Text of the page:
Basketball Drill: Don’t square the shoulders, watch Lehman

by Joe Ashcraft


Basketball Drills

Basketball Drills

Many of these basketball drills suggestions make sense.

However, I believe that if you watch any level of the game and study shooting you will notice that the following empirical truths.

1. Watching George Lehman shoot from the back, you will see that his body rotates counter-clockwise – DOES NOT STAY SQUARE at all.

His right foot is turned in slightly, left foot out slightly as he lifts off the floor, so that the elbow stays pointed at the basket easily and extends straight at the basket, not rotating to stay in line; not pinched into the center of the body unnaturally.

If you watch say Kobe Bryant, even when he leaves the floor out of position, the feet rotate into a position where the right foot is pointing across the body line, and the shoulders are never “Square to the basket”

The right shoulder is much closer to the basket, the left is back and rotates further back as the right shoulder leads the upper body in its turn toward the basket.

Michael Jordan took a few years to learn this. But observe his right toe and where it is pointed before he leaves the floor on nearly all shots.

Novistky’s best shot is the fadeaway jumpshot, rotating clockwise.

Take a look at his feet – almost 90 degrees to the basket as the ball is released. Left foot almost directly on the shooting line with toe pointed almost 90 degrees.

Watch the good free throw shooters – Ginobili. Novitski, others.

Either their preferred foot points at the corner, or they line up to the non-preferred side of the nail, so elbow naturally stays in line with hand and basket.

Toe knee shoulder wrist finger – all in natural relaxed, not forced line as has to be when feet are square, shoulders are square.

If preferred foot is on or even to one side of the nail, then the feet might even look square on the free throw line, but they are rotated in relation to the rim and the shooting line.

So the shoulders should not be square, the toes (feet) should be pointed somewhere to the non-preferred side and there should be a whole body rotation in that direction to facilitate a proper follow through.

Without the rotation, you will see the non-preferred foot kick forward at the end of the shot in order to maintain body balance.

If this is happening, and you see it especially in girls with poor technique, you will have a person with little range who will be by the end of a game “passing the ball” at the basket rather than “shooting it like a dart”.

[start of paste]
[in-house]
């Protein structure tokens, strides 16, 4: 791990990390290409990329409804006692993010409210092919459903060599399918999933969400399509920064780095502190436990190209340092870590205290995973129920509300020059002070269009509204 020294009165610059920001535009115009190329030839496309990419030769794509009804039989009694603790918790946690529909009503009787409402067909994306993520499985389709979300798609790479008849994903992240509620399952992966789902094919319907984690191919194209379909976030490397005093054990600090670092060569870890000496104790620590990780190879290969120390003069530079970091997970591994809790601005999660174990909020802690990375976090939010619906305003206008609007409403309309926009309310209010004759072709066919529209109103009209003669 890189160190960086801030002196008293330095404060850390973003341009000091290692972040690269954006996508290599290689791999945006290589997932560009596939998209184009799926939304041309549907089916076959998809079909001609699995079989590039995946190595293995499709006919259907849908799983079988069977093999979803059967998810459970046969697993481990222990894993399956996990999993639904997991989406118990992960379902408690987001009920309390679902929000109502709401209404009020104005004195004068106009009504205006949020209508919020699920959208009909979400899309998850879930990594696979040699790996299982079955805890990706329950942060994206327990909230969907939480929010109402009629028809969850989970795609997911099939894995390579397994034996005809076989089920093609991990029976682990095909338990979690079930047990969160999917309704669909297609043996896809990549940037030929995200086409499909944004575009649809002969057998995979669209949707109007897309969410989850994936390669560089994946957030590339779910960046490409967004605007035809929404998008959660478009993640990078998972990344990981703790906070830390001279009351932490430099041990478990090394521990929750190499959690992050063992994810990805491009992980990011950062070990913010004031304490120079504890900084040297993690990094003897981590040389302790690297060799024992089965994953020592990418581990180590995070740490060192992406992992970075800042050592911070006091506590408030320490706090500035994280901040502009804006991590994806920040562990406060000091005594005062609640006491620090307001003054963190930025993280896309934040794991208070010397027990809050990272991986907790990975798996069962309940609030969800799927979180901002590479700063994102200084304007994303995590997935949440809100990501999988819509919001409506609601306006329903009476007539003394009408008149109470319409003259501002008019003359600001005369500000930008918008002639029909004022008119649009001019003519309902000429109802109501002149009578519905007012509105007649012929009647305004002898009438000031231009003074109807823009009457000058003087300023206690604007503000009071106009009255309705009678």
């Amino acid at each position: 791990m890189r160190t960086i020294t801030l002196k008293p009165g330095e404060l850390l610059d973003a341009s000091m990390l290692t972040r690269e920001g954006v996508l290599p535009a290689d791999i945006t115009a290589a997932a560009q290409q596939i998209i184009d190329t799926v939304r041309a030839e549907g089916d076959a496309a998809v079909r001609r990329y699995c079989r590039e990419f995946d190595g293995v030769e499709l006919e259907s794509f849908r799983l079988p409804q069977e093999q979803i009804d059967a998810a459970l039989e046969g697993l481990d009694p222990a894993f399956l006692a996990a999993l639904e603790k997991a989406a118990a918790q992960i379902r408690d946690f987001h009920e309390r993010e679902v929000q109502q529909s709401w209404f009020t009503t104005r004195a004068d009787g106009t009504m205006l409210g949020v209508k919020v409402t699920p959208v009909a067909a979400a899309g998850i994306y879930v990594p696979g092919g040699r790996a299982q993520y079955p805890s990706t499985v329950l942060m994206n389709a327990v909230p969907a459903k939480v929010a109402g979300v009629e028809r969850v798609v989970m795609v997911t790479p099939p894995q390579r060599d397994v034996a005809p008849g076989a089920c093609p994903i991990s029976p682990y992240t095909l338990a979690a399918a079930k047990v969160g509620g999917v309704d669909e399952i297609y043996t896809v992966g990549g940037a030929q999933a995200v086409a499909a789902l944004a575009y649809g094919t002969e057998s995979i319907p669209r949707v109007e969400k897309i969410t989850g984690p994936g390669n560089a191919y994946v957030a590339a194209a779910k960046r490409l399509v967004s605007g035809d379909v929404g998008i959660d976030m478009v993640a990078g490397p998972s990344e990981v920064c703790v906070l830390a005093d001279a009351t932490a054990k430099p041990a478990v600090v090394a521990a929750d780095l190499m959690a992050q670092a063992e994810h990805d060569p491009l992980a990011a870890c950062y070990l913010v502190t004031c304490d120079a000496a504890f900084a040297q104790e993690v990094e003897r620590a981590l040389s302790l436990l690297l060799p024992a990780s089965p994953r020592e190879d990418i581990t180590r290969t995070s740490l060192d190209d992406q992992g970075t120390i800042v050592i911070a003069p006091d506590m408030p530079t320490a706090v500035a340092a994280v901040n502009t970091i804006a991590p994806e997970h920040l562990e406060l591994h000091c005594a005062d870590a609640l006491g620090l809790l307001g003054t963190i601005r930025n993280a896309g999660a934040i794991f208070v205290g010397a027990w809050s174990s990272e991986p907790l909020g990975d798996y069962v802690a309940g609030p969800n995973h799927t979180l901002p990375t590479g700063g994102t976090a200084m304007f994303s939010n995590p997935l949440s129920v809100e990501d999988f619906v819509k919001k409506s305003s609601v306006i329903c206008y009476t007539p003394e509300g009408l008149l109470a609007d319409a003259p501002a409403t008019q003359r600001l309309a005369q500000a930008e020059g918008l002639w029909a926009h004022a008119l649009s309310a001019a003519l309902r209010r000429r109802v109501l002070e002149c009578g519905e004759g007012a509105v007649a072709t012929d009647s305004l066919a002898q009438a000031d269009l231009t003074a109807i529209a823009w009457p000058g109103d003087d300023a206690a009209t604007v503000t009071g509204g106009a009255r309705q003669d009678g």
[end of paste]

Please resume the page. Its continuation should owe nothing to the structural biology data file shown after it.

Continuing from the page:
2. In order to gain rhythm, it is better to start the shot with the preferred foot back of the non-preferred foot, and have the non-preferred foot in the air as the pass is thrown.

That foot is planted as the ball is picked or blocked with the non-preferred hand and transferred to the shooting pocket where the preferred hand is already in position to shoot.

As the non-preferred foot comes down, the knee bends and the body sinks; the preferred leg comes forward with the knee bent and leading and rotates the hips and body, and the foot is planted solidly with the toe slightly inward, to allow the knees to extend and deliver the upward impetus for the shot.

Probably the best angle for the toes and feet is about 45 degrees off the line to the basket. But more flexible people most of the time will be more comfortable with a little less, because the elbow and arm can be more easily brought toward the centerline of the body.

More heavily muscled people may need to line the feet at slightly more than 45 degrees to get the most comfortable alignment with the preferred shoulder and elbow.

Whether off the dribble or off the pass, or off a fake, or off the rocker series, one will see the college and pro players follow this sequence if they are a good shooter.

People who have a higher release and an elevated elbow need less body angle a la Derek Fisher. People with a lower release, and on free throws, etc, and farther from the basket need more.

3. The “SQUARE UP THE SHOULDERS” has caused more inefficiencies in shooting, and more damage from untrained shooting coaches than any other thing in basketball.

Joe Ashcraft
Ketchikan Alaska
907 723 5092